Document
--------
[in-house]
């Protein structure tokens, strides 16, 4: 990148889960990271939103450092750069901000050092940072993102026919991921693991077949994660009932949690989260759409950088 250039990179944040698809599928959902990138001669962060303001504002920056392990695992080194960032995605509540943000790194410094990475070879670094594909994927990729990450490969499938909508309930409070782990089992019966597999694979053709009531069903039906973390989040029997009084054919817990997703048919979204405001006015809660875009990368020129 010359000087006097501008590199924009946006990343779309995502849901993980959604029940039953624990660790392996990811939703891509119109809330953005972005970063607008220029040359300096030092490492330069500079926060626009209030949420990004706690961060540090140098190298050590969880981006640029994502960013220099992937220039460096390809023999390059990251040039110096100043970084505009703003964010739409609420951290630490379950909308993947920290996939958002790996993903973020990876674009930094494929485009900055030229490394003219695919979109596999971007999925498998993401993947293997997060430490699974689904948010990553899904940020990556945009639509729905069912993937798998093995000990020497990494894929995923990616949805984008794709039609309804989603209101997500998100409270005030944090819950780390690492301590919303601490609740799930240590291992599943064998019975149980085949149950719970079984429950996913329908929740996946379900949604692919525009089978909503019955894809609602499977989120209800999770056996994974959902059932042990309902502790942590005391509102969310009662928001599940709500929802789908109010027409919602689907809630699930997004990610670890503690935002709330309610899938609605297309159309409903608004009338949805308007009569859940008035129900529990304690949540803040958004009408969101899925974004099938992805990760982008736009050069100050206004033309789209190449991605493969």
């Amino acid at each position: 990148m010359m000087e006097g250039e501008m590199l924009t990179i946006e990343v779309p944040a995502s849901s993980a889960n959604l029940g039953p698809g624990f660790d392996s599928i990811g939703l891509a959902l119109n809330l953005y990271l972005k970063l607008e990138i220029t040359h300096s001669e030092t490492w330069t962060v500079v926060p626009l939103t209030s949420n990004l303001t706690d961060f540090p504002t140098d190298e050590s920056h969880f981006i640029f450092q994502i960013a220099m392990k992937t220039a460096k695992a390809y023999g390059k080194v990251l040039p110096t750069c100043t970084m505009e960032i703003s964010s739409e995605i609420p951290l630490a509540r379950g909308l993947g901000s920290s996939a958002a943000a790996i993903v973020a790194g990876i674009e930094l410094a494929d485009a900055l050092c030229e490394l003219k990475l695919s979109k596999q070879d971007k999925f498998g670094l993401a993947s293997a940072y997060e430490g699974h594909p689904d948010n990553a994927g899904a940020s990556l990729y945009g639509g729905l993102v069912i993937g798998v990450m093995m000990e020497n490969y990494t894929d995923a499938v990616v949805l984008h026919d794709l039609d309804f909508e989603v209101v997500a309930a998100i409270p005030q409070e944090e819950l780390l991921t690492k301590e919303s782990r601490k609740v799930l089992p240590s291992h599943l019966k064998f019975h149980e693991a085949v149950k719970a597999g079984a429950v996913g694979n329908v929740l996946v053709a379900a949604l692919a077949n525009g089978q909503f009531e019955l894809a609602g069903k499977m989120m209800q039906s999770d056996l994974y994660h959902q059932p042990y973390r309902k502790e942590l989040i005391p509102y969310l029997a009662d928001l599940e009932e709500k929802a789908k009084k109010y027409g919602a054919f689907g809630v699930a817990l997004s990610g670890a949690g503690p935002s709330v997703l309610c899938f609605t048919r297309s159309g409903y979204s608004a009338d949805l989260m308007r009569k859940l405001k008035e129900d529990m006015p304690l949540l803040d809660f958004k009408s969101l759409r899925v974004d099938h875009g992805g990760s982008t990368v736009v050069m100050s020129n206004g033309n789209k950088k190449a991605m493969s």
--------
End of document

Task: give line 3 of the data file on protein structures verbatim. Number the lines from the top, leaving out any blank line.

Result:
């Amino acid at each position: 990148m010359m000087e006097g250039e501008m590199l924009t990179i946006e990343v779309p944040a995502s849901s993980a889960n959604l029940g039953p698809g624990f660790d392996s599928i990811g939703l891509a959902l119109n809330l953005y990271l972005k970063l607008e990138i220029t040359h300096s001669e030092t490492w330069t962060v500079v926060p626009l939103t209030s949420n990004l303001t706690d961060f540090p504002t140098d190298e050590s920056h969880f981006i640029f450092q994502i960013a220099m392990k992937t220039a460096k695992a390809y023999g390059k080194v990251l040039p110096t750069c100043t970084m505009e960032i703003s964010s739409e995605i609420p951290l630490a509540r379950g909308l993947g901000s920290s996939a958002a943000a790996i993903v973020a790194g990876i674009e930094l410094a494929d485009a900055l050092c030229e490394l003219k990475l695919s979109k596999q070879d971007k999925f498998g670094l993401a993947s293997a940072y997060e430490g699974h594909p689904d948010n990553a994927g899904a940020s990556l990729y945009g639509g729905l993102v069912i993937g798998v990450m093995m000990e020497n490969y990494t894929d995923a499938v990616v949805l984008h026919d794709l039609d309804f909508e989603v209101v997500a309930a998100i409270p005030q409070e944090e819950l780390l991921t690492k301590e919303s782990r601490k609740v799930l089992p240590s291992h599943l019966k064998f019975h149980e693991a085949v149950k719970a597999g079984a429950v996913g694979n329908v929740l996946v053709a379900a949604l692919a077949n525009g089978q909503f009531e019955l894809a609602g069903k499977m989120m209800q039906s999770d056996l994974y994660h959902q059932p042990y973390r309902k502790e942590l989040i005391p509102y969310l029997a009662d928001l599940e009932e709500k929802a789908k009084k109010y027409g919602a054919f689907g809630v699930a817990l997004s990610g670890a949690g503690p935002s709330v997703l309610c899938f609605t048919r297309s159309g409903y979204s608004a009338d949805l989260m308007r009569k859940l405001k008035e129900d529990m006015p304690l949540l803040d809660f958004k009408s969101l759409r899925v974004d099938h875009g992805g990760s982008t990368v736009v050069m100050s020129n206004g033309n789209k950088k190449a991605m493969s």